by Author

More Articles

June 2017
May 2017
April 2017
March 2017
February 2017
January 2017
December 2016
November 2016
October 2016
September 2016
August 2016
July 2016
June 2016
May 2016
April 2016
March 2016
February 2016
January 2016
December 2015
November 2015
October 2015
September 2015
August 2015
July 2015
June 2015
May 2015
April 2015
March 2015
February 2015
January 2015
December 2014
November 2014
October 2014
September 2014
August 2014
July 2014
June 2014
May 2014
April 2014
March 2014
February 2014
January 2014
December 2013
November 2013
October 2013
September 2013
August 2013
July 2013
June 2013
May 2013
April 2013
March 2013
February 2013
January 2013
December 2012
November 2012
October 2012
September 2012
August 2012
July 2012
June 2012
May 2012
April 2012
March 2012
February 2012
January 2012
December 2011
November 2011
October 2011
September 2011
August 2011
July 2011
June 2011
May 2011
April 2011
March 2011
February 2011
January 2011
December 2010
November 2010
October 2010
September 2010
August 2010
July 2010
June 2010
May 2010
April 2010
March 2010
February 2010
January 2010
December 2009
November 2009
October 2009
September 2009
August 2009
July 2009
June 2009
May 2009
April 2009
March 2009
February 2009
January 2009
December 2008
November 2008
October 2008
September 2008
August 2008
July 2008
June 2008
May 2008
April 2008
March 2008
February 2008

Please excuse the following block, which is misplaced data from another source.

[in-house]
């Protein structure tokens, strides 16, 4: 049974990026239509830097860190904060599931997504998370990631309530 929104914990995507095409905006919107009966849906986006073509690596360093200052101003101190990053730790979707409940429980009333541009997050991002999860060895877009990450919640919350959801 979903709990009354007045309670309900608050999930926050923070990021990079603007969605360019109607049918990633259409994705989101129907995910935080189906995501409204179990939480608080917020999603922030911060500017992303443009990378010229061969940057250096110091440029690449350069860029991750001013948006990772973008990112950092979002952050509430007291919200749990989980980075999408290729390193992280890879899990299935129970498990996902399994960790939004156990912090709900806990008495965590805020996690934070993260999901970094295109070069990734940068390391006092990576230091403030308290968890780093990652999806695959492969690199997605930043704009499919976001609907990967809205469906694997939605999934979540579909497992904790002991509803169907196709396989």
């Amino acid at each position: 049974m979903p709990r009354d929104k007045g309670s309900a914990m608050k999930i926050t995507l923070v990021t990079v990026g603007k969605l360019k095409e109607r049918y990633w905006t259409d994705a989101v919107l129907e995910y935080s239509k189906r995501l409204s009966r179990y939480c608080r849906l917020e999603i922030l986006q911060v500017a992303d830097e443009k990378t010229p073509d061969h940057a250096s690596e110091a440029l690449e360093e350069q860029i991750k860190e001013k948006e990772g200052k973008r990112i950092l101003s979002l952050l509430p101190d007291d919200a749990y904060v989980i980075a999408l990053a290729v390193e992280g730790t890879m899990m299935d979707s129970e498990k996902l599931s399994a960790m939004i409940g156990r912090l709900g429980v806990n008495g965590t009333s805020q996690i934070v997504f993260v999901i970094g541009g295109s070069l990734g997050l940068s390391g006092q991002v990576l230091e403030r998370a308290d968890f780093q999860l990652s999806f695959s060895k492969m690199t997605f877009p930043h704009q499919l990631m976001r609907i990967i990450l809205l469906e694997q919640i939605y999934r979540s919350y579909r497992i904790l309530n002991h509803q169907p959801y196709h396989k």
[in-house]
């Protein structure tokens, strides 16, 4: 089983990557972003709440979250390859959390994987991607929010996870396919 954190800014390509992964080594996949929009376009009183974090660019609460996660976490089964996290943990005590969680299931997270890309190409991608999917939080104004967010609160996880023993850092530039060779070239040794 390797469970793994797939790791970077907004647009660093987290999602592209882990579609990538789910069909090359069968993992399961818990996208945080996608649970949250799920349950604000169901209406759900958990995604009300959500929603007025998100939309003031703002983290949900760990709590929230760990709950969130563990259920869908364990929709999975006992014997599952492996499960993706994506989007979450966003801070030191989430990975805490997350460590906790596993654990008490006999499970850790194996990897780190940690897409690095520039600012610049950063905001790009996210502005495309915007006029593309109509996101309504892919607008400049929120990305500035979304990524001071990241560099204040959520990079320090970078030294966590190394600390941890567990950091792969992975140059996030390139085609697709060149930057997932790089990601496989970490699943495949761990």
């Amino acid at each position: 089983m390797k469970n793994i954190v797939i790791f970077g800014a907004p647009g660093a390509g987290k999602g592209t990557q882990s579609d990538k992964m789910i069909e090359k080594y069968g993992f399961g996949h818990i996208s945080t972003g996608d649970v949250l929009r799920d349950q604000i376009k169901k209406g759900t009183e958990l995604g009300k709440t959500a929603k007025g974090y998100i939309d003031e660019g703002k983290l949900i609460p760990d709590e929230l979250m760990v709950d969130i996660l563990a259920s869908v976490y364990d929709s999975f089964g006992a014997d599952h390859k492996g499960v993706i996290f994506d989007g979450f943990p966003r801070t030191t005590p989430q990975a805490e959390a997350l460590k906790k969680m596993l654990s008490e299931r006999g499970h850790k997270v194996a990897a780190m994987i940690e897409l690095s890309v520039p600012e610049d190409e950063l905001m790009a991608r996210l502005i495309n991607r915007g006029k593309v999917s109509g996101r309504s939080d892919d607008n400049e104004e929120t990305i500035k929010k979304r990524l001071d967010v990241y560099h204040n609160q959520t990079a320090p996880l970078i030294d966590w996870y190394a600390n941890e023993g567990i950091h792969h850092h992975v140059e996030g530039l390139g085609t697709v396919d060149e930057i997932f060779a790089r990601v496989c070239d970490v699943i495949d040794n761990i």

January 2008
December 2007
November 2007
October 2007
September 2007
August 2007
July 2007
June 2007
May 2007
April 2007
March 2007
February 2007
January 2007
December 2006
November 2006
October 2006
September 2006
August 2006
July 2006
June 2006
May 2006
April 2006
March 2006
February 2006
January 2006
December 2005
November 2005
October 2005
September 2005
August 2005
July 2005
June 2005
May 2005
April 2005
March 2005
February 2005
January 2005
December 2004
November 2004
October 2004
September 2004
August 2004
July 2004
June 2004
May 2004
April 2004
March 2004
February 2004
January 2004
December 2003
November 2003
October 2003
September 2003
August 2003
July 2003
June 2003
May 2003
April 2003
March 2003
February 2003
January 2003
December 2002
November 2002
October 2002
September 2002
August 2002
July 2002
June 2002
May 2002
April 2002
March 2002
February 2002
January 2002
December 2001
November 2001
October 2001
September 2001
June 2001
May 2001
April 2001
February 2001
January 2001
December 2000
November 2000
October 2000
September 2000
May 2000
November 1999
October 1999
August 1999
May 1999
April 1999
March 1999

 









VOW©1998-2017 - Networking Today Franchise | Privacy Policy
A Vantage One Writing Project